From a fellow family physician, more reasons to avoid expanding centralized, government insurance:
The Joke’s On Us as ALWAYS!
Remember that 4.4% Fee Schedule Reduction we had to start the year from Medicare?
Remember we were given that back through all the efforts of the AMA and AAFP?
Forget about the fact that the fee reductions are going to come over the next few years – from anywhere from 12% to 27%.
Here’s the bigger farce:
Many of the insurance companies that were secondary carriers for Medicare, still have not resumed the correct schedule, so your 4.4% reduction sticks and the $$ you were supposed to get back from the beginning of the year you are still not getting back.
But here is the real JOKE.
Having seen what my billing has to accomplish in terms of extra time, extra effort and the complexity of the accounting I was dumbfounded!
First we were getting dribs and drabs of $2+/- checks.
Now we have received this past week (and we expect many more to come) 4-5 checks from Medicare varying in size from $250 – $500 (rounding off). HOWEVER, these checks are hundreds and hundreds of individual accounts on patients we were paid the Medicare Fee Schedule less 4.4% …. each of these individual patient account items varies between $ 0.94 (that’s right NINETY FOUR CENTS) and $ 9.02 with an average about $2-$3.
Can you imagine being a Billing person who has to post all these and the hourly costs and wages that goes into posting checks with so numerous payments of such small amounts!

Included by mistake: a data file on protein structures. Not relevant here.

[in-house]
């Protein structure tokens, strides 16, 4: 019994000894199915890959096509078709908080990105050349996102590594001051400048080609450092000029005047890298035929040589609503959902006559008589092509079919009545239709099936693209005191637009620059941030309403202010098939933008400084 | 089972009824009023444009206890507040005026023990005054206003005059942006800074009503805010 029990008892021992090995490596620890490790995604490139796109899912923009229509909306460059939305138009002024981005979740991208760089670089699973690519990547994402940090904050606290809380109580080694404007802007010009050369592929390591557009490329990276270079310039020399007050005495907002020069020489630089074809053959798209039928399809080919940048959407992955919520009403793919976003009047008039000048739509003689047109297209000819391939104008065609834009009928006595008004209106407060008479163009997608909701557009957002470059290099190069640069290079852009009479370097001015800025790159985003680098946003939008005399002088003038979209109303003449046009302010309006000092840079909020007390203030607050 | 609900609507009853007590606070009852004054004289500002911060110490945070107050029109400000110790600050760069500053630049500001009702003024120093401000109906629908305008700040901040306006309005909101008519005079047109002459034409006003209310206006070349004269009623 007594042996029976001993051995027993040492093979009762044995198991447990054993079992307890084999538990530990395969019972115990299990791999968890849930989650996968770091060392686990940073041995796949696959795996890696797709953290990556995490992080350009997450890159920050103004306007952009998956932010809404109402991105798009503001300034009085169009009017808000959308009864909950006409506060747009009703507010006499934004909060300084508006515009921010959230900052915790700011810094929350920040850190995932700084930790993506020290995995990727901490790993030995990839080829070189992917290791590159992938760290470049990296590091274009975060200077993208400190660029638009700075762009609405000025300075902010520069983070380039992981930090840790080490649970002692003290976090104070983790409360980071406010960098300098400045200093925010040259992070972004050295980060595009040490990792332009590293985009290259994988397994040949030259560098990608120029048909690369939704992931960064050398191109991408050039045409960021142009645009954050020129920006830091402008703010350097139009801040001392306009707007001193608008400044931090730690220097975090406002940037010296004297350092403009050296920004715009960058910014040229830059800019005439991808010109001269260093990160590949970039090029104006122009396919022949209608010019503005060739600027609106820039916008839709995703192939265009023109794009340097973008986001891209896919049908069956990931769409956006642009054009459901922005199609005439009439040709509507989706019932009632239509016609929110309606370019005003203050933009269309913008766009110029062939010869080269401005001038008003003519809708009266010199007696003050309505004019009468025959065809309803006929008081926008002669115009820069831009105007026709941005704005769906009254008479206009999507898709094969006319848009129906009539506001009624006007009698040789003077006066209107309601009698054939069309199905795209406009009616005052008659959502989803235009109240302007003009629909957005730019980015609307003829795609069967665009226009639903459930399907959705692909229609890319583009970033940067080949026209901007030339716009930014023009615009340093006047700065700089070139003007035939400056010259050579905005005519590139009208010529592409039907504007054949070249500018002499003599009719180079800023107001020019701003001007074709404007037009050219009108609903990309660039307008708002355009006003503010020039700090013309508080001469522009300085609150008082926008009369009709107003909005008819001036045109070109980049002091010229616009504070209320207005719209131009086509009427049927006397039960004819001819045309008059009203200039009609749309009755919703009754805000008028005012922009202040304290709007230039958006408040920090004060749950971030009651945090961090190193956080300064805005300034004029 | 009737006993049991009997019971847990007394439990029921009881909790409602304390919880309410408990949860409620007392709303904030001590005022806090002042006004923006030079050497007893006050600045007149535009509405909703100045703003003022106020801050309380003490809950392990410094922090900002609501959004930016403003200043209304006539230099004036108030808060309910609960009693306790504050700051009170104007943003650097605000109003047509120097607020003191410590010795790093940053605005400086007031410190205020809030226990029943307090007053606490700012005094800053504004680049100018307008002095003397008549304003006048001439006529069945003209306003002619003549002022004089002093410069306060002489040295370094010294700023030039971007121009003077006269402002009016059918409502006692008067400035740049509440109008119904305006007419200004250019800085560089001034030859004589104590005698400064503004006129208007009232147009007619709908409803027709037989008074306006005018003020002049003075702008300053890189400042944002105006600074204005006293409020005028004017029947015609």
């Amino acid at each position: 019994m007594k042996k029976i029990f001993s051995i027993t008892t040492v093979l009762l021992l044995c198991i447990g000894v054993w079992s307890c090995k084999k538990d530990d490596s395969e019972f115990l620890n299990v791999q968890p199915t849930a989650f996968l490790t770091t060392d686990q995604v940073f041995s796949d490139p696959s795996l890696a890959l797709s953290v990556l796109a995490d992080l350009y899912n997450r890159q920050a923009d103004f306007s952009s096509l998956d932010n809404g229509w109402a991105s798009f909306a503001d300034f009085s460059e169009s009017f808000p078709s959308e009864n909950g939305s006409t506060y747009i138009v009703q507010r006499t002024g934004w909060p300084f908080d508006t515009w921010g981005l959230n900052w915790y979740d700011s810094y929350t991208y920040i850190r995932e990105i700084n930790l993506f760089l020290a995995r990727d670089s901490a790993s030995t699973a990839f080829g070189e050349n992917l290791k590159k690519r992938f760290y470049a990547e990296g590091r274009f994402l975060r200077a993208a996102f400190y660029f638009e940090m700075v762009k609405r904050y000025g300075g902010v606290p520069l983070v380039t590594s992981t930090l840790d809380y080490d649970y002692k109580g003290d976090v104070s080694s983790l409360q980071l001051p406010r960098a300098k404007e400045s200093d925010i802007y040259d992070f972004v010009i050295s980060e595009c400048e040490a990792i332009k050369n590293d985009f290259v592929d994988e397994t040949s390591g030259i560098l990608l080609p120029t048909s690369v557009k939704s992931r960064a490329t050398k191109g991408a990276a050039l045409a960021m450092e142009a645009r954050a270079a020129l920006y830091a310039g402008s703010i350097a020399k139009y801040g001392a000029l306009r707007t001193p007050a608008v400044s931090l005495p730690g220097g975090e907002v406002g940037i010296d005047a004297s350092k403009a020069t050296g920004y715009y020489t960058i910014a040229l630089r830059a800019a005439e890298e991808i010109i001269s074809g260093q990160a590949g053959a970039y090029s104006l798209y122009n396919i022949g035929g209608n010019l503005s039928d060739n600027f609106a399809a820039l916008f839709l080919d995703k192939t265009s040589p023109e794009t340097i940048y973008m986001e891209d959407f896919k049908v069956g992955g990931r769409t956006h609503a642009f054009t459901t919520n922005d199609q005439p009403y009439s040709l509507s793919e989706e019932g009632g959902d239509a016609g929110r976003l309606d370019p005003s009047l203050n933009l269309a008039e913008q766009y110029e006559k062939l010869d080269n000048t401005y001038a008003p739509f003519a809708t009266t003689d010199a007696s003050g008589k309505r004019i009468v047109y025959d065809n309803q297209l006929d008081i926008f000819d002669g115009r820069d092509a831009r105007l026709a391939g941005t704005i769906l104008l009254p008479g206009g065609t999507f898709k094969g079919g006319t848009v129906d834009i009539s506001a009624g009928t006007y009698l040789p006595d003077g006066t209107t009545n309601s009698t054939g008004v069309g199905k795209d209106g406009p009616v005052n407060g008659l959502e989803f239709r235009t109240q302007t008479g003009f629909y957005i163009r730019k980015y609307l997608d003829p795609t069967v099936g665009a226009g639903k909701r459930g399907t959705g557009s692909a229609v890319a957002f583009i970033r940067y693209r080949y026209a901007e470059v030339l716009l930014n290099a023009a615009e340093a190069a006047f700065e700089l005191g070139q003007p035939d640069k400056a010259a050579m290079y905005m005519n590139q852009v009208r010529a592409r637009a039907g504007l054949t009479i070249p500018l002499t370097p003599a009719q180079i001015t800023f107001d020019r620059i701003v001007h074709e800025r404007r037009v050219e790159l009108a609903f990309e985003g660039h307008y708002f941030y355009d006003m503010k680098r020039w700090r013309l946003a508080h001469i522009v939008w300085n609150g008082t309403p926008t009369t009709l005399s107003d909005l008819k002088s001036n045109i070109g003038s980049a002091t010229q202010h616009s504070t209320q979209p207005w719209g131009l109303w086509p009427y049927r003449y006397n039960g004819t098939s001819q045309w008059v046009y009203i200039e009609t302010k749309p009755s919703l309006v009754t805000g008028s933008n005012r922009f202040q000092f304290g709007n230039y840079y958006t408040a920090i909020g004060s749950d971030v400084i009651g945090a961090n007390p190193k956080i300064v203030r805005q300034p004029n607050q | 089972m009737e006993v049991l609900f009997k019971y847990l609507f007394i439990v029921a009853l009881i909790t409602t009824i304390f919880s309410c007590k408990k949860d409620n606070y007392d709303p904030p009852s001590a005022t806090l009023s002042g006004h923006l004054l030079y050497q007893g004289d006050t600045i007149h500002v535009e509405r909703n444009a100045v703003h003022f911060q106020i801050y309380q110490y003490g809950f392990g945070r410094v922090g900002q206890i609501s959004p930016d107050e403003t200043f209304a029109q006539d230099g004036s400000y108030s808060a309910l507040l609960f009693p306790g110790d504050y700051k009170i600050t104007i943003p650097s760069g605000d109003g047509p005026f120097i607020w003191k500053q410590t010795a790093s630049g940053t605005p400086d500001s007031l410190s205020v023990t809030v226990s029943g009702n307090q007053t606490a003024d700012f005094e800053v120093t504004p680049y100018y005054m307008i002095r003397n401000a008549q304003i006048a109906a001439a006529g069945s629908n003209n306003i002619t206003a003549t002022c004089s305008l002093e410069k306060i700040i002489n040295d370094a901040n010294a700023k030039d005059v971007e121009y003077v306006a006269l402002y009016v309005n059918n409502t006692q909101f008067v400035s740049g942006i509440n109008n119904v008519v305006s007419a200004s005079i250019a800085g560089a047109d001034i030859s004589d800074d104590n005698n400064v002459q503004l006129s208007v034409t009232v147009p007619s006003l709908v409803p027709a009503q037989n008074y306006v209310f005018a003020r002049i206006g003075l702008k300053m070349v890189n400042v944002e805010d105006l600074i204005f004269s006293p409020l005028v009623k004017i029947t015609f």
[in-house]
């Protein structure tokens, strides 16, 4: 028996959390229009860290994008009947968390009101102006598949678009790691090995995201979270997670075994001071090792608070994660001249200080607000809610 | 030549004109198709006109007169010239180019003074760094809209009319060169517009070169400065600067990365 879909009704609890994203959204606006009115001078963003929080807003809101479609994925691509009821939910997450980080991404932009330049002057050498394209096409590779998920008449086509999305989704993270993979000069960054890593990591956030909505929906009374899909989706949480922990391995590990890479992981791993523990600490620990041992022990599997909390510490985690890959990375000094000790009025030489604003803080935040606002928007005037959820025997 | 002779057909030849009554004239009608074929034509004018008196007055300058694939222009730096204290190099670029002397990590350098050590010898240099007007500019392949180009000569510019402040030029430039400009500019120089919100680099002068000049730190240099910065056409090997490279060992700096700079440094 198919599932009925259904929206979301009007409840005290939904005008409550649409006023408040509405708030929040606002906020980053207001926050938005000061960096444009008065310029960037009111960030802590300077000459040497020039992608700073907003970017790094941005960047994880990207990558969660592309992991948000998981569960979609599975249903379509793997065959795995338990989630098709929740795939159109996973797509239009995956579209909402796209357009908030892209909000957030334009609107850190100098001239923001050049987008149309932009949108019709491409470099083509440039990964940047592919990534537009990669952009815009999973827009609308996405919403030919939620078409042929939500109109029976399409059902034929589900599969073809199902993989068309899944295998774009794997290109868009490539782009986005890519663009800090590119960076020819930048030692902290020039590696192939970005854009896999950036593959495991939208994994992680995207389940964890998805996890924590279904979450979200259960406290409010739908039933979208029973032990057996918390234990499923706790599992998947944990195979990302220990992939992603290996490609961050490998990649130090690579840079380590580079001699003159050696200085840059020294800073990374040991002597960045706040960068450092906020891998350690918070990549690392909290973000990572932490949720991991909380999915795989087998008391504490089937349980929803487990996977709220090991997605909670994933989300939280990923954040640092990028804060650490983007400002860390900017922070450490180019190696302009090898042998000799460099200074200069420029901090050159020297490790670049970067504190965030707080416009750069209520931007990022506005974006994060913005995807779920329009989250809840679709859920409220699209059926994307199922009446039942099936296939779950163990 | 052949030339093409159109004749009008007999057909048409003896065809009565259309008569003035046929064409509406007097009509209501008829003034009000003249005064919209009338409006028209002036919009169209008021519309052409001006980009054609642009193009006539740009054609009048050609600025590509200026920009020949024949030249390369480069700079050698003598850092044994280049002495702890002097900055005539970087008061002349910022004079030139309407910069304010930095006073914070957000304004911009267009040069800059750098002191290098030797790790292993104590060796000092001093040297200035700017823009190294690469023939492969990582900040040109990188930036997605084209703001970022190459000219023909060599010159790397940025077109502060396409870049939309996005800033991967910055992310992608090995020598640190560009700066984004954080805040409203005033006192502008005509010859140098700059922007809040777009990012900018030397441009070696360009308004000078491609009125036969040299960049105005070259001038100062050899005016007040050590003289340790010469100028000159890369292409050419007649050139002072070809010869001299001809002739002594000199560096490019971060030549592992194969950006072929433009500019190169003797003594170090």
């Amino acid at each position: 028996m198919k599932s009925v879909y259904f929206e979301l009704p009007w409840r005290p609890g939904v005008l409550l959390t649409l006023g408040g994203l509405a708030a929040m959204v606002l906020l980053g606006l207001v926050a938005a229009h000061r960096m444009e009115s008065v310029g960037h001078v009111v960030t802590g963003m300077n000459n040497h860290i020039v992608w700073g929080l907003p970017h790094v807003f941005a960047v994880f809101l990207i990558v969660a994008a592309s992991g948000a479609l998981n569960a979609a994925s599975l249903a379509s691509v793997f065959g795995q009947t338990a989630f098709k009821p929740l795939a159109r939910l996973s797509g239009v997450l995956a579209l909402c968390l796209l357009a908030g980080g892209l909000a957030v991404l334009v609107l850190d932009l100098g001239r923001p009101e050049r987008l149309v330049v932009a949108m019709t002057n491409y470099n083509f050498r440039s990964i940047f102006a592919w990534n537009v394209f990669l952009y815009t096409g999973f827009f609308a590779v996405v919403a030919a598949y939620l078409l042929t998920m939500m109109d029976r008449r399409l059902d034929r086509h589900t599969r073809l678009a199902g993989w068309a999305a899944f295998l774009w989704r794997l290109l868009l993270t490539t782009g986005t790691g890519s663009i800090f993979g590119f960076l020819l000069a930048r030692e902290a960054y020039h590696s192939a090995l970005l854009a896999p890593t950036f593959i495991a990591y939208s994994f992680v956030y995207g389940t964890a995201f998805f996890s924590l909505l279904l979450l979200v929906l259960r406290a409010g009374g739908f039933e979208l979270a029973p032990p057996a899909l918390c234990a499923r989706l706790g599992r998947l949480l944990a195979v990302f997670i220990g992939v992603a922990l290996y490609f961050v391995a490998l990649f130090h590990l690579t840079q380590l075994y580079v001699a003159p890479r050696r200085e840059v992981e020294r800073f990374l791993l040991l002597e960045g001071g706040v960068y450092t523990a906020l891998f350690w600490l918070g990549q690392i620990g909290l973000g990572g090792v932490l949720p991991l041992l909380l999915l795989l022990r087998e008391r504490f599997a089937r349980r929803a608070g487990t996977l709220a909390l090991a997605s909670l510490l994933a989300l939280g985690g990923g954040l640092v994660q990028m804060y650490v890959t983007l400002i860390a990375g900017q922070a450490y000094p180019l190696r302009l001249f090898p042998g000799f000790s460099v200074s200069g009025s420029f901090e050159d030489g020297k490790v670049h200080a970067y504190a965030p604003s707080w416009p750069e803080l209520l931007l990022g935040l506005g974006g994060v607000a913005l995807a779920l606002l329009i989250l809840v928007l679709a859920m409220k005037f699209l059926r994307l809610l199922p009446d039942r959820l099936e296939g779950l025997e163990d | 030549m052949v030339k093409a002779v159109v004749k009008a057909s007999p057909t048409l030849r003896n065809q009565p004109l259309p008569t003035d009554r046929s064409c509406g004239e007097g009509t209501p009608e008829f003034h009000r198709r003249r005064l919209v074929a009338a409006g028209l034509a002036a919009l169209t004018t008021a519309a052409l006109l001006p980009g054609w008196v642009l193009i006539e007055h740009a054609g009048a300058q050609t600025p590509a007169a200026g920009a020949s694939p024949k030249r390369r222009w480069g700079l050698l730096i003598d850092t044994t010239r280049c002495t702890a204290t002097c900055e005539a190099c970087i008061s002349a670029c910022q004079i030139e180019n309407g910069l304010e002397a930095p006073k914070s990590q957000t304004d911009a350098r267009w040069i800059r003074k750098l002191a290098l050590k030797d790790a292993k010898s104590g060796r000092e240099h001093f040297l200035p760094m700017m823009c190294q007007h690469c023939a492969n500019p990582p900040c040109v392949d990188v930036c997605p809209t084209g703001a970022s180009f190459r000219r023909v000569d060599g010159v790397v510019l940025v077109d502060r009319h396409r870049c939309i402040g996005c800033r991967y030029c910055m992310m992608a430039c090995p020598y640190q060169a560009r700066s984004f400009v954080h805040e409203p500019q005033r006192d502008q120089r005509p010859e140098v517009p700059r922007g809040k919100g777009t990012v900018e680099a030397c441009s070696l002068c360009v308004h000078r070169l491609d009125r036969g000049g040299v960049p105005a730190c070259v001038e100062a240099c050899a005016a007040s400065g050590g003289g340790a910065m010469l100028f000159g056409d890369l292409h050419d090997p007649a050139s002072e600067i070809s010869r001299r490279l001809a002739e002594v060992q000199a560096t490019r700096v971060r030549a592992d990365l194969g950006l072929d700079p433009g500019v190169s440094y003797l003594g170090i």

Sure you can create ONE big dump and cash the checks, but that will make the accounting of individual patient accounts incorrect and will make continued monitoring of reimbursements a near impossibility. So each little $ 0.94 and $2.70 and $3.30 needs to be adjusted out of each account and then reapplied to correct the account and account for these checks coming in.
I once received a $0.02 check from Medicare.
The doc figures that one of the larger checks will cost 10 hours of a biller’s salary — he will lose $40 in the book-keeping mix up on one $500 check, on top of the money he lost waiting for months to get paid for the work he did in giving medical treatment to a couple of hundred patients. He already had to pay his employees, rent, suppliers, etc.
This was in the midst of a conversation about the costs of billing patients. The consensus is that it costs about $5 to $6 to send a bill, so many do not bill for smaller amounts. Instead, we try to collect from the patient at the next appointment, in order to avoid “fraudandabuse”.
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